Here’s a post from Faculty Focus that just touches the tip of the iceberg, The Emotions That Fuel Our Teaching. Maryellen Weimer asks a great question, “How do our feelings about the content, students, and our department affect our instructional decision-making?”
One study she cites concludes that instructors who are more focused on “transmitting knowledge” experience more anxiety and nervousness, while those who are more focused on “what the student is doing and experiencing” report feelings of pride and motivation. That makes sense.
But there’s so much more complexity to be explored. What patterns can we identify in our own emotional experiences and teaching (dis)satisfactions from year to year? What might be productive about uncomfortable feelings in the classroom — for us or for our students? What can we learn from apparent disconnects, like the class that seemed disgruntled but gave good evaluations, or the class that seemed satisfied but complained on evaluations?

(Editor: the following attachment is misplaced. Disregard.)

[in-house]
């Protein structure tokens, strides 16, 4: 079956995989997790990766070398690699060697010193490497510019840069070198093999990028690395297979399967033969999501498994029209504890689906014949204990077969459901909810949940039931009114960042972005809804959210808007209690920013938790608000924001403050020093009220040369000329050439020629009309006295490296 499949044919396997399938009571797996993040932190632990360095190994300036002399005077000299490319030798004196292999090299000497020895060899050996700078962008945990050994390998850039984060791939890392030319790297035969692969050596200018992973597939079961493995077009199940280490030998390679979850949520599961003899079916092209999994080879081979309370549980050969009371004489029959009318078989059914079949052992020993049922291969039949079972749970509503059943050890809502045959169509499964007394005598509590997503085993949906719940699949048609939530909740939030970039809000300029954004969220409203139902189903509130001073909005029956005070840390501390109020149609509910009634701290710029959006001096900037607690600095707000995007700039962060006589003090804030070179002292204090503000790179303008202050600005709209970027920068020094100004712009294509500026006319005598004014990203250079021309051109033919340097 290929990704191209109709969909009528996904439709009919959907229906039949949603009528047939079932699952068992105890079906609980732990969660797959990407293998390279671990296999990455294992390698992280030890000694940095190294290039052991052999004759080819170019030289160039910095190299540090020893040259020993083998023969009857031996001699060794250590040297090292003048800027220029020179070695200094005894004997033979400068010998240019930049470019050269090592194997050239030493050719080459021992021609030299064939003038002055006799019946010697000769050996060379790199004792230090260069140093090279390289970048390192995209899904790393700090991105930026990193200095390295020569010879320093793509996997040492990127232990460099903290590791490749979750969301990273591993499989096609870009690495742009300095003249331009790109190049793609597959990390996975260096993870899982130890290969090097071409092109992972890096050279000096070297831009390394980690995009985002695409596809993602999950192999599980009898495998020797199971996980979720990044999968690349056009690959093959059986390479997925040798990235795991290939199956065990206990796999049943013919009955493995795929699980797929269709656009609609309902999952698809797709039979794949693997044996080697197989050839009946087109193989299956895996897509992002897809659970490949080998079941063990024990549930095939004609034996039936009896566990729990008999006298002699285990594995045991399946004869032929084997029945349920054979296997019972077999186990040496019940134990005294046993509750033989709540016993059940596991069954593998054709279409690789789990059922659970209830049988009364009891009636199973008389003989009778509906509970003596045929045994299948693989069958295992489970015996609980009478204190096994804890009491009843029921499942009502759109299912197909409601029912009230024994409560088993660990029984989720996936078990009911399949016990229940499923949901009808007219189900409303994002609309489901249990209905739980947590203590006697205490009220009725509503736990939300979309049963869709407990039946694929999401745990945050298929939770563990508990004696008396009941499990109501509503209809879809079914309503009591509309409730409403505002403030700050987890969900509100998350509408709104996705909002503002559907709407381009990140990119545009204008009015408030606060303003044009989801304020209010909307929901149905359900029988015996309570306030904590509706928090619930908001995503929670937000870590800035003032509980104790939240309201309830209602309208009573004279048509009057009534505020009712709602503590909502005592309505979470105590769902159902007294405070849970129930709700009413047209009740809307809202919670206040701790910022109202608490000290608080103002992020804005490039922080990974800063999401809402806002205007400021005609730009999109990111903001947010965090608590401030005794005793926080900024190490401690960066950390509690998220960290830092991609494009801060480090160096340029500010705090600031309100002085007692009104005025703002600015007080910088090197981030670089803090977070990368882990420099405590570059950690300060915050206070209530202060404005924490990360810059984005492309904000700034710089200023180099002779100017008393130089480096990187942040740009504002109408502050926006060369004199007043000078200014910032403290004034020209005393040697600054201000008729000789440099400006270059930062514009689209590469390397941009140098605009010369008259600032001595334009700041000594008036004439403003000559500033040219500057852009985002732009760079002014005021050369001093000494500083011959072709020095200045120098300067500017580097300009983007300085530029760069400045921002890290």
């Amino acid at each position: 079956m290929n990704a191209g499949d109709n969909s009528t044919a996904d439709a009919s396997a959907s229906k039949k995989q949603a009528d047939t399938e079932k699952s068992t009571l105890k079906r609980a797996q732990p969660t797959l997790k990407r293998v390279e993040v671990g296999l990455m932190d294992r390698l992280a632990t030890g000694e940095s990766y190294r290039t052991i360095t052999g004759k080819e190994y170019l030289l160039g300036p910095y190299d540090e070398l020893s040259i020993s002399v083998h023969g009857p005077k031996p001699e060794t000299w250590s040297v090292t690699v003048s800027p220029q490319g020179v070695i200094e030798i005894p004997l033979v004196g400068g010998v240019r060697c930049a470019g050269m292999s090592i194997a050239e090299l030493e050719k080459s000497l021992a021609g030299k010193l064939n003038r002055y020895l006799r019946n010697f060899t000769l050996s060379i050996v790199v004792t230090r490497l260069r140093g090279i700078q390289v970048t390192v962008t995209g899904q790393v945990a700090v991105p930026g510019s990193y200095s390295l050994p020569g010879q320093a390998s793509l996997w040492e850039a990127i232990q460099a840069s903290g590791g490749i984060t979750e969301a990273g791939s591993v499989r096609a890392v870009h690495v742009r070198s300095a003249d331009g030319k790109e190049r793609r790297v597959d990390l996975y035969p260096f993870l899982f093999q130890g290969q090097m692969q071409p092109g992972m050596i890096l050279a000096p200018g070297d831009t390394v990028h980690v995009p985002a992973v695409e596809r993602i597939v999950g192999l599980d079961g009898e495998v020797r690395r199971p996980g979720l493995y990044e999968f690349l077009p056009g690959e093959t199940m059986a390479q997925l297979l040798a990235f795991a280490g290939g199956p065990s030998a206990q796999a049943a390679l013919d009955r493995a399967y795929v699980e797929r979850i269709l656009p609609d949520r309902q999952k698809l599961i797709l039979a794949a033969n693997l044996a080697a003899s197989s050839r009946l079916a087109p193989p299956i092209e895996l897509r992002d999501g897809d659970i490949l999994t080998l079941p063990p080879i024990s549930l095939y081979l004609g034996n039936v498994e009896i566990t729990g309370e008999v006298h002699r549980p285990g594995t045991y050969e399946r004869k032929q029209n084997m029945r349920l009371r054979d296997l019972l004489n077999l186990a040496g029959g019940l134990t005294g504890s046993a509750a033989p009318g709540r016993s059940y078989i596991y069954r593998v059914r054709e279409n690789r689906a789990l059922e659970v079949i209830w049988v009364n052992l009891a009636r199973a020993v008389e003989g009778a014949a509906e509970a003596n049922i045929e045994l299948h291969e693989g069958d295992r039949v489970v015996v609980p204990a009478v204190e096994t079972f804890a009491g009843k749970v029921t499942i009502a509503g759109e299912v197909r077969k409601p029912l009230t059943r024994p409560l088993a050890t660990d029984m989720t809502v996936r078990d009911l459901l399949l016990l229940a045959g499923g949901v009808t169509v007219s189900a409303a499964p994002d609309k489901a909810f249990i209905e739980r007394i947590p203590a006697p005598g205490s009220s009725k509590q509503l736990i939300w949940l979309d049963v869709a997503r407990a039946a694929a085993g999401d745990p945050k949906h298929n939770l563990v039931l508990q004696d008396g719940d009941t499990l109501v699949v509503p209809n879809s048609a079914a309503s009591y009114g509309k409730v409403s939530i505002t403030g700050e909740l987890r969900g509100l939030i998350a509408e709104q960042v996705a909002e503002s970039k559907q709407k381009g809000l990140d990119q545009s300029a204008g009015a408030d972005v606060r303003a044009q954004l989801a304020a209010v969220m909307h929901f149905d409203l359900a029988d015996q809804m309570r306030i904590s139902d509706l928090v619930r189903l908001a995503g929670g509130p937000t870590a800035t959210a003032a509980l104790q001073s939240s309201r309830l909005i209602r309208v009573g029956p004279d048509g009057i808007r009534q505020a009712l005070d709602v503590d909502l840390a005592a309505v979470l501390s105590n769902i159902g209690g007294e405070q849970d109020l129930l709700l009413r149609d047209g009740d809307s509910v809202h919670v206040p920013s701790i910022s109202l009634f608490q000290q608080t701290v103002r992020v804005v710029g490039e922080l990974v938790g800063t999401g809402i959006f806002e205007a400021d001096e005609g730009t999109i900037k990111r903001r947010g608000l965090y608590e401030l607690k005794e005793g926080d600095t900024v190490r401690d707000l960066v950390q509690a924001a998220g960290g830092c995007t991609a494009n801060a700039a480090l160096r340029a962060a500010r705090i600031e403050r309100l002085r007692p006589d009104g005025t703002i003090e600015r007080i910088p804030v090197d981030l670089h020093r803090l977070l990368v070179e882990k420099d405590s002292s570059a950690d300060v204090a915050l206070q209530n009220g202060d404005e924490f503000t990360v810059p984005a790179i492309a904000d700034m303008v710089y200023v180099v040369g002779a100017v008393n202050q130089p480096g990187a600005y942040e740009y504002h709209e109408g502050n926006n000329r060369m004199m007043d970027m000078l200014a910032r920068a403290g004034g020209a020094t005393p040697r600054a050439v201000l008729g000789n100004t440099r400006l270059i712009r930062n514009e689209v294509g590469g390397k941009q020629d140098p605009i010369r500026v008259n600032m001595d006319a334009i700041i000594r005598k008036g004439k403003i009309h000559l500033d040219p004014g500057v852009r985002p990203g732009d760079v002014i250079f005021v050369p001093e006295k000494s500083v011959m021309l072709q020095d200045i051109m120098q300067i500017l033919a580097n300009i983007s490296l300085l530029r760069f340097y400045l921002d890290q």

Wouldn’t this make an interesting Faculty Center Fellowship or SoTL project for an upcoming year? (hint, hint)